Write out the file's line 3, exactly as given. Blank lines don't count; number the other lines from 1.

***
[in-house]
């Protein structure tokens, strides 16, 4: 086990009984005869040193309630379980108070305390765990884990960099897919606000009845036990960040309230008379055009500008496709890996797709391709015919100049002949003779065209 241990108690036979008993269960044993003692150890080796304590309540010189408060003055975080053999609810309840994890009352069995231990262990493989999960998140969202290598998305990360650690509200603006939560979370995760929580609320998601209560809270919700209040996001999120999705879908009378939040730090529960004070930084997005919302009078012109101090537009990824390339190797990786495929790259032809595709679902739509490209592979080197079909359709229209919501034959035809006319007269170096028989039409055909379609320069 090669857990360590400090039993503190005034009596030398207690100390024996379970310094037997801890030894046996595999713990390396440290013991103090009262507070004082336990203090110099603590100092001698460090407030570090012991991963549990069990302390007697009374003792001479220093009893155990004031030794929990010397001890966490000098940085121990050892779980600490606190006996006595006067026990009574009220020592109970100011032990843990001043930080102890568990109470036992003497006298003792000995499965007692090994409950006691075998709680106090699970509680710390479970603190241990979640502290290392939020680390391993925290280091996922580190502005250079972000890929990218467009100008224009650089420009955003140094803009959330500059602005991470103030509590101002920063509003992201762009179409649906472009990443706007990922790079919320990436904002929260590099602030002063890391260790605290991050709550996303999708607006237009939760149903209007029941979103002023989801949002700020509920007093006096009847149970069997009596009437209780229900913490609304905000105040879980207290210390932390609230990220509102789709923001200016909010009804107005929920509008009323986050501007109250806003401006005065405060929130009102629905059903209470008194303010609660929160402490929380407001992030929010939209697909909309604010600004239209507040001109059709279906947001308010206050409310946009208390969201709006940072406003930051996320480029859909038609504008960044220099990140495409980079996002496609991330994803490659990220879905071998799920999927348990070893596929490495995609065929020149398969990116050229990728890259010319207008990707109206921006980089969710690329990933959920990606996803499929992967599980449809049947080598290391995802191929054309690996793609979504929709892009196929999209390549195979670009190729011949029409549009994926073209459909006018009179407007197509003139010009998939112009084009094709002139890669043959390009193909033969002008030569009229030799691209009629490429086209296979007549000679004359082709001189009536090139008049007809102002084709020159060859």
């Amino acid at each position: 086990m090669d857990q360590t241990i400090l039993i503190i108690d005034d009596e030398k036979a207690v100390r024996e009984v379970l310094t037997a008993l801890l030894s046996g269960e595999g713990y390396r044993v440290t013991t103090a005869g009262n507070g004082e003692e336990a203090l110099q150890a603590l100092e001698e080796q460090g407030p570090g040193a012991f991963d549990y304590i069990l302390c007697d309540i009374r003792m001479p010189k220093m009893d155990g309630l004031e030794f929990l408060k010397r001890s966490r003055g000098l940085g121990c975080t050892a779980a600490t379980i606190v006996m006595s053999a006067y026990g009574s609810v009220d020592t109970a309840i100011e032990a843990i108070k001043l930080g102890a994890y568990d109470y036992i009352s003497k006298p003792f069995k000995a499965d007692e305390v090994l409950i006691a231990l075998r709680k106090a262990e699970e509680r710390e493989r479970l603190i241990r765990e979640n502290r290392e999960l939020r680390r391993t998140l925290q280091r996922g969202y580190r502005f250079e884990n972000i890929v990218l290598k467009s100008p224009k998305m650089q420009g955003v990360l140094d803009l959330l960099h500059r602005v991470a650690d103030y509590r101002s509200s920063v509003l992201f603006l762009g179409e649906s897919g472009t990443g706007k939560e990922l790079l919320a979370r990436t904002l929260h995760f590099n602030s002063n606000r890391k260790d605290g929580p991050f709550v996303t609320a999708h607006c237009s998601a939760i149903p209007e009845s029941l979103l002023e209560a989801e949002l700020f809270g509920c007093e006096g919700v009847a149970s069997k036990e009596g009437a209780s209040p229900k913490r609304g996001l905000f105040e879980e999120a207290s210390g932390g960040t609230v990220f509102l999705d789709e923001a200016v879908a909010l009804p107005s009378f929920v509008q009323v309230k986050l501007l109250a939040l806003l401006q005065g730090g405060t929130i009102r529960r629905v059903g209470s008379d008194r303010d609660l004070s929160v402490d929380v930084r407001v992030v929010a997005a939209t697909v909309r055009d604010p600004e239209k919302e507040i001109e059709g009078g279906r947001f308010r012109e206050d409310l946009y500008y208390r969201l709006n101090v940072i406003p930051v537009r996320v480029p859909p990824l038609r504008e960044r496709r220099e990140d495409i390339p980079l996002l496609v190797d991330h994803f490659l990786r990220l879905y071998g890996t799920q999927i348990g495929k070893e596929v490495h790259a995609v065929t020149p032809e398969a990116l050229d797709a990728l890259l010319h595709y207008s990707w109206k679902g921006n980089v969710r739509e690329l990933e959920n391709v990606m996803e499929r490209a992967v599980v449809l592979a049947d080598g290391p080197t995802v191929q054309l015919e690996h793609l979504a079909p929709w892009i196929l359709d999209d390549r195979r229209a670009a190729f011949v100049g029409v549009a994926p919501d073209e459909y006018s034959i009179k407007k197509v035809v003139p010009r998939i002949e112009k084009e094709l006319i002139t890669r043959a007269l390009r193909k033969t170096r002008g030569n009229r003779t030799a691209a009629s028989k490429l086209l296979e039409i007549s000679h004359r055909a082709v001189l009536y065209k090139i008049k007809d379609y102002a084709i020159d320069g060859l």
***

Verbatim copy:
């Amino acid at each position: 086990m090669d857990q360590t241990i400090l039993i503190i108690d005034d009596e030398k036979a207690v100390r024996e009984v379970l310094t037997a008993l801890l030894s046996g269960e595999g713990y390396r044993v440290t013991t103090a005869g009262n507070g004082e003692e336990a203090l110099q150890a603590l100092e001698e080796q460090g407030p570090g040193a012991f991963d549990y304590i069990l302390c007697d309540i009374r003792m001479p010189k220093m009893d155990g309630l004031e030794f929990l408060k010397r001890s966490r003055g000098l940085g121990c975080t050892a779980a600490t379980i606190v006996m006595s053999a006067y026990g009574s609810v009220d020592t109970a309840i100011e032990a843990i108070k001043l930080g102890a994890y568990d109470y036992i009352s003497k006298p003792f069995k000995a499965d007692e305390v090994l409950i006691a231990l075998r709680k106090a262990e699970e509680r710390e493989r479970l603190i241990r765990e979640n502290r290392e999960l939020r680390r391993t998140l925290q280091r996922g969202y580190r502005f250079e884990n972000i890929v990218l290598k467009s100008p224009k998305m650089q420009g955003v990360l140094d803009l959330l960099h500059r602005v991470a650690d103030y509590r101002s509200s920063v509003l992201f603006l762009g179409e649906s897919g472009t990443g706007k939560e990922l790079l919320a979370r990436t904002l929260h995760f590099n602030s002063n606000r890391k260790d605290g929580p991050f709550v996303t609320a999708h607006c237009s998601a939760i149903p209007e009845s029941l979103l002023e209560a989801e949002l700020f809270g509920c007093e006096g919700v009847a149970s069997k036990e009596g009437a209780s209040p229900k913490r609304g996001l905000f105040e879980e999120a207290s210390g932390g960040t609230v990220f509102l999705d789709e923001a200016v879908a909010l009804p107005s009378f929920v509008q009323v309230k986050l501007l109250a939040l806003l401006q005065g730090g405060t929130i009102r529960r629905v059903g209470s008379d008194r303010d609660l004070s929160v402490d929380v930084r407001v992030v929010a997005a939209t697909v909309r055009d604010p600004e239209k919302e507040i001109e059709g009078g279906r947001f308010r012109e206050d409310l946009y500008y208390r969201l709006n101090v940072i406003p930051v537009r996320v480029p859909p990824l038609r504008e960044r496709r220099e990140d495409i390339p980079l996002l496609v190797d991330h994803f490659l990786r990220l879905y071998g890996t799920q999927i348990g495929k070893e596929v490495h790259a995609v065929t020149p032809e398969a990116l050229d797709a990728l890259l010319h595709y207008s990707w109206k679902g921006n980089v969710r739509e690329l990933e959920n391709v990606m996803e499929r490209a992967v599980v449809l592979a049947d080598g290391p080197t995802v191929q054309l015919e690996h793609l979504a079909p929709w892009i196929l359709d999209d390549r195979r229209a670009a190729f011949v100049g029409v549009a994926p919501d073209e459909y006018s034959i009179k407007k197509v035809v003139p010009r998939i002949e112009k084009e094709l006319i002139t890669r043959a007269l390009r193909k033969t170096r002008g030569n009229r003779t030799a691209a009629s028989k490429l086209l296979e039409i007549s000679h004359r055909a082709v001189l009536y065209k090139i008049k007809d379609y102002a084709i020159d320069g060859l």